Sweet potatoes originate from Central America and are one of the oldest vegetables known to man, having been consumed since prehistoric times. About the 16th century, sweet potatoes began to be cultivated in the southern United States, where they still remain a staple food in traditional cuisine.
It was only in the mid-20th century, that orange-fleshed sweet potato was introduced to the United States. It was called yam so as not to be confused with the older varieties of sweet potatoes. Today, sweet potatoes are grown commercially in China, Indonesia, Vietnam, Japan, India and Uganda.
As well as orange-fleshed sweet potatoes there are purple colored and white sweet potatoes too
If you see the word gold or red in the name of the sweet potato,then it will be an orange-fleshed variety. It is the intensity of the sweet potato's yellow or orange flesh color that is directly correlated to its beta-carotene content which helps our bodies to produce vitamin A. When eating such sweet potatoes, include a small helping of fat to maximize the beta-carotene. This can be some butter from grass fed cows or some extra virgin olive oil. Sweet potatoes have the ability to raise our blood levels of vitamin A (and especially in children) while carotenoids help strengthen our eyesight and boost our immunity to disease. They are powerful antioxidants that help ward off cancer.
These same antioxidants in sweet potatoes also protect against the effects of aging - including a younger looking, more radiant skin
The purple-fleshed sweet potato has important antioxidant properties and anti-inflammatory properties which, when passing through our digestive tract, may be able to lower the potential health risk posed by heavy metals and oxygen radicals.
There are many more health benefits
1. They are high in vitamin B6, helping reduce the chemical homocysteine in our bodies. Homocysteine has been linked with degenerative diseases including heart disease.
2. They are a good source of vitamin C which as well as helping to ward off cold and flu vireses, plays a vital role in bone and tooth formation, digestion as well as blood cell formation. The presence of high levels of vitamin C helps speed up wound healing, produces collagen to maintain our skin's elasticity and even helps us to cope with anxiety and stress. A further benefit of good levels of vitamin C is to protect against toxins that may be linked to cancer.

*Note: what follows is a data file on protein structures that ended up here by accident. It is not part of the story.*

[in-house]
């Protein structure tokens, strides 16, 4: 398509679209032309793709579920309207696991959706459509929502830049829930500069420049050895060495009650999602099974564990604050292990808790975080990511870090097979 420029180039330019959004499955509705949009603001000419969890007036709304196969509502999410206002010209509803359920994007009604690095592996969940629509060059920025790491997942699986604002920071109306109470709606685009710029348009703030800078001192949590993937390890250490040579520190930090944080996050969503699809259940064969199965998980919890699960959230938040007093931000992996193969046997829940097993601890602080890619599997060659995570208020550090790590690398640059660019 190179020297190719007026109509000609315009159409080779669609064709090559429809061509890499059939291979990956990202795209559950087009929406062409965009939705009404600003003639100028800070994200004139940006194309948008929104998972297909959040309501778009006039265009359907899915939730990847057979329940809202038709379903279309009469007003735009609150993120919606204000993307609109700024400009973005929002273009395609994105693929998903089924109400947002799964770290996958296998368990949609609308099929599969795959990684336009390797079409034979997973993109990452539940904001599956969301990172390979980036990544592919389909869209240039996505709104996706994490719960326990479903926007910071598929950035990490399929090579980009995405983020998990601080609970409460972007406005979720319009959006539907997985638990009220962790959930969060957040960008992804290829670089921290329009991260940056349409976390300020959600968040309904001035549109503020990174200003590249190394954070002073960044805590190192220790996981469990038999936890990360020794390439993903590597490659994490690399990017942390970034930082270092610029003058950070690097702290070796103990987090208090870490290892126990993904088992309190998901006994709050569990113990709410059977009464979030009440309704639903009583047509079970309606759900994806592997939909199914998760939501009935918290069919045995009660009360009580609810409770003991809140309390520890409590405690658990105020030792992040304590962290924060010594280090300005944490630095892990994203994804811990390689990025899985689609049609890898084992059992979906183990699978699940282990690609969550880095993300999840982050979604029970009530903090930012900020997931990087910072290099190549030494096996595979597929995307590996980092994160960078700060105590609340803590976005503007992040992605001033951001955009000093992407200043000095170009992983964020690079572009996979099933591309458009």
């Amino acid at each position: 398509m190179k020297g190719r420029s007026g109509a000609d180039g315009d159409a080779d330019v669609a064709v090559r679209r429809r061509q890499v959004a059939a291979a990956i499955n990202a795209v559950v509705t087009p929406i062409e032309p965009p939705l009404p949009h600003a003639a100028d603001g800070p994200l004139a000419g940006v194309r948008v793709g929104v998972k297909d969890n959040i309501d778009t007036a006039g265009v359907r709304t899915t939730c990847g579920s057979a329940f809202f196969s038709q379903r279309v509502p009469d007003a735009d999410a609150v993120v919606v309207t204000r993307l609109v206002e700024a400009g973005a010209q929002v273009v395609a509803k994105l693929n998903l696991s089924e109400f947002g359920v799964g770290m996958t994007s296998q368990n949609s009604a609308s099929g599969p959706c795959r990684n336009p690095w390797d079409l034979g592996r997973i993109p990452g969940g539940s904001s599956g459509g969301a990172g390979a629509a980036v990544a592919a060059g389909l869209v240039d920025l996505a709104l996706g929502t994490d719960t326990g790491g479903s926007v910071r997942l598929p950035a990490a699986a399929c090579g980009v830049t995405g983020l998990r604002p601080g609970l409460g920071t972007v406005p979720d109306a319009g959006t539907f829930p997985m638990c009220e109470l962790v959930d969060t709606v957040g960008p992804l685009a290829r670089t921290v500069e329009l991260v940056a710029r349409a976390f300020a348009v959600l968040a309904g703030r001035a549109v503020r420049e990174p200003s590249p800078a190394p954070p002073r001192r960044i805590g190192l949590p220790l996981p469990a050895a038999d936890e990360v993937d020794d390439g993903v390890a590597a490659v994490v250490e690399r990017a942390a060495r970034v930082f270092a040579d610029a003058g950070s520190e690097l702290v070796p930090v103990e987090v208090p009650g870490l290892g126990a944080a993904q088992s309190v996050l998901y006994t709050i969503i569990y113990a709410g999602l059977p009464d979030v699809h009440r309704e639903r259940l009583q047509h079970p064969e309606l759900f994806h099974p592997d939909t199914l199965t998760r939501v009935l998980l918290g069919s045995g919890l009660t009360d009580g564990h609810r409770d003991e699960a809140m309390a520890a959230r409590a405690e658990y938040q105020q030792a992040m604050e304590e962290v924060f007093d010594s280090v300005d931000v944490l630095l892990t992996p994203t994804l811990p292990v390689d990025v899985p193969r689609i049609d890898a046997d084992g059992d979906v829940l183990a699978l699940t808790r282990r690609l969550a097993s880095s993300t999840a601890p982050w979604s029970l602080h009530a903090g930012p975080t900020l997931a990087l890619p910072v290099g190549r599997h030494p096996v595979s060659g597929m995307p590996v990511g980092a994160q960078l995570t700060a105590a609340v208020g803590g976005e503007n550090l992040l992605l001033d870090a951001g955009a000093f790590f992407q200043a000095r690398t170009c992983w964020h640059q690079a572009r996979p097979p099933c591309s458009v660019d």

3. Many people have today learnt the importance of vitamin D which is a feel good hormone best gained from direct sunlight and vital to our overall health. Although food sources are less important, sweet potatoes will add to our supply of vitamin D.
4. Sweet potatoes also contain iron which we need in adequate amounts for metabolizing protein, energy, blood cell production, to avoid stress and to boost our immune systems.
5. They are a good source of magnesium of which many in the US are deficient but which is needed for so many body functions and to fight stress and ensure relaxation.
6. Sweet potatoes increase our levels of potassium to help regulate heartbeat and nerve signals and many other essential functions.
7. In spite of their sweet taste, the natural sugars in sweet potatoes are released slowly as a balanced source of energy rather than the unhealthy blood sugar spikes that refined sugars and sodas would cause.
8. Sweet potatoes have RS which are the same carbs found in lentils that may increase production of peptide hormone compounds that signal the brain to stop eating. In studies at the University of Surrey, England, after a breakfast and a lunch containing RS carbs, subjects ate about 10 percent fewer calories over the next twenty four hours compared with when they had similar meals with a placebo.
How to prepare and cook sweet potatoes?
Recent studies show excellent preservation of sweet potato anthocyanins with steaming, and several studies comparing boiling to roasting have shown better blood sugar effects with a lower GI value when boiling sweet potatoes. However, just two minutes of steaming have been shown to deactivate peroxidase enzymes that might otherwise be able to break down anthocyanins found in the sweet potato.
Choose sweet potatoes that are firm and do not have any cracks, bruises or soft spots. They do not like very cold temperatures so store in a cool, dark and well ventilated area for up to 10 days. Try to buy organic sweet potatoes so that you can eat the whole potato, flesh and skin. If this is not possible, you should peel before eating in case the skin has been treated.
As the flesh of sweet potatoes will darken upon contact with the air, you should cook them immediately after peeling and/or cutting them. If this is not possible, to prevent oxidation, keep them in a bowl covered completely with water until you are ready to cook them.